Comparison of High-Dose, Short-Term Steroid and Low-Dose Long Term Steroid Use in ARDS Caused by COVID-19
Suna KOC, MD and Ilke KUPELI, MD
Article Type: Original Article | First Published: March 19, 2022
We aimed to compare the 15-day continuous hemodynamic, laboratory and clinical course of patients with ARDS due to COVID-19 who received short-term highdose and long-term low-dose systemic methylprednisolone. Two hundred and two patients were recorded to be diagnosed with ARDS due to COVID 19 in the intensive care unit between June 1, 2020 and February 1, 2021. Patients were received systemic methylprednisolone for the short or long term and high or low doses were applied. Age, gender, APACHE II...
Chest X-Ray Findings in Asthma Exacerbation and the Association with Acute Asthma Management among Children
Gul Sher, Fernanda E Kupferman and Mohamed Gaffoor
Article Type: Original Article | First Published: March 19, 2022
The National Heart and Lung Institute’s guidelines advise against routine use of chest X-ray (CXR) for acute asthma exacerbation. Despite this recommendation, unnecessary CXR are still being performed. The objective of this study is to assess the association between abnormal CXR findings and the severity of asthma exacerbation and its impact on acute asthma management. A retrospective chart review was performed of all pediatric patients 2-17 years of age who presented to the emergency departme...
Cardiovascular Collapse, Progressive Lactic Acidosis, Pulmonary Hypertension and Polyuria: Think Thiamine Deficiency!
Gul Sher, MBBS, Mona Nourani, DO, Kristen Beebe, PA-C, Peggy Fullenkamp Oomens, MS, RDN, CNSC, Megan Land, MD and Alexander Ngwube, MD
Article Type: Original Article | First Published: March 13, 2022
Shock is a pathological condition characterized by imbalance between oxygen demand and supply. Irrespective of the cause, shock leads to a state of energy failure due to a decrease in adenosine triphosphate (ATP) production, creation of lactic acidosis, and as a consequence, multiple organ dysfunction. Lactic acidosis is an ominous finding in critically ill patients. The severity and increased duration of lactic acidosis are associated with increased mortality. Lactic acidosis can result from hy...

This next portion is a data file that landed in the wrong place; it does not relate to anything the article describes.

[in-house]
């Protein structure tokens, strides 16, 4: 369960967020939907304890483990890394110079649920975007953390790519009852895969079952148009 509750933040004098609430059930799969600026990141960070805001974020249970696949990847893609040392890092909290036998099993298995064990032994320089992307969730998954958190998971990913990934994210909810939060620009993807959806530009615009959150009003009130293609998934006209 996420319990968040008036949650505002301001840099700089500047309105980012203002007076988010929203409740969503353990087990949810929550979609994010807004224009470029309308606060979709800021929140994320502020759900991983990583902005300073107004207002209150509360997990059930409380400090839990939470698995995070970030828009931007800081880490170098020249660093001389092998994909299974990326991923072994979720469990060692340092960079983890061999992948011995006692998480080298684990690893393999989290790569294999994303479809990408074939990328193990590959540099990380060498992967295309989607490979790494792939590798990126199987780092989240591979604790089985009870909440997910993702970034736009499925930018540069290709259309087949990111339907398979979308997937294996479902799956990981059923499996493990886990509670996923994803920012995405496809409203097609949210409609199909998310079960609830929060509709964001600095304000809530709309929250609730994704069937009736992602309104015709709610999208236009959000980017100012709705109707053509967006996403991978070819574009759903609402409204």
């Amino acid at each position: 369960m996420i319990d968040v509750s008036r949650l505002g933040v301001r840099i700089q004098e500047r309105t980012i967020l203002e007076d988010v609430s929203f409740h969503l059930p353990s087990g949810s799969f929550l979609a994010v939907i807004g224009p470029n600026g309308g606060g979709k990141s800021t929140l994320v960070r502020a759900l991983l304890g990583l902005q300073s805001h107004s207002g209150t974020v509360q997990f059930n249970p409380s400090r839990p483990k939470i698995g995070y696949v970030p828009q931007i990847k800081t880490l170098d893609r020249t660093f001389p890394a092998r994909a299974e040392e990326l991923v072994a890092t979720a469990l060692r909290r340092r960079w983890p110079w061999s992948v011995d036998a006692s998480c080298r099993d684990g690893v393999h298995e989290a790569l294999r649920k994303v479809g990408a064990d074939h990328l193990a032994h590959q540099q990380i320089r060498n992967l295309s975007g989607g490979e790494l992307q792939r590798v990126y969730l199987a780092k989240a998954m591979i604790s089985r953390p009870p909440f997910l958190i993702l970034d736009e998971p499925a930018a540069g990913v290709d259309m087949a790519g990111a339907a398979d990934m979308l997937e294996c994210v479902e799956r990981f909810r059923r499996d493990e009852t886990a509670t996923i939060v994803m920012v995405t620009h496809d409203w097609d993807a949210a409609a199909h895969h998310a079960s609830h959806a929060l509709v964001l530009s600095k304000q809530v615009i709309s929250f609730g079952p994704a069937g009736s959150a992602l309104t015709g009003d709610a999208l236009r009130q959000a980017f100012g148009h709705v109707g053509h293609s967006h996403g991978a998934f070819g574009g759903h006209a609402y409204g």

Transient Asystole Linked to Dexmedetomidine Infusion
Noelle Provenzano, DO, Olivia Johnson, PharmD, BCCCP, Aaron Brophy, DO and Jaber Monla-Hassan, MD
Article Type: Case Report | First Published: February 17, 2022
Five adult medical, critically ill patients developed bradycardia leading to asystole while receiving dexmedetomidine infusion. This is a case series of five adult patients obtained from the medical intensive care unit in a community teaching hospital between May 2019 through August 2020. These patients were each receiving dexmedetomidine infusion while on invasive mechanical ventilation leading to periods of asystole that resolved after stopping dexmedetomidine infusion in all five patients. Th...
Hyperglycemic Crisis: A Serious Complication of Unknown Type II Diabetes Mellitus in Adolescent
Elisa, MD and Pratiwi Woro R, MD PhD
Article Type: Case Report | First Published: February 11, 2022
Hyperglycemic crisis is life threatening condition in diabetic patients. Traditionally, diabetic ketoacidosis (DKA) has been associated with decompensated type 1 diabetes (T1D) and Hyperosmolar Hyperglycemic State (HHS) became a hallmark of type 2 diabetes (T2D). However, DKA is increasingly being reported in patients with T2D. We reported a case of DKA with some features of HHS, as an initial presentation, in a boy with unknown T2D at young age. Prompt diagnosis and acute critical care approach...
Emergency Medical Rescue Services in Dhaka City, Bangladesh: A Situational Analysis and Needs Assessments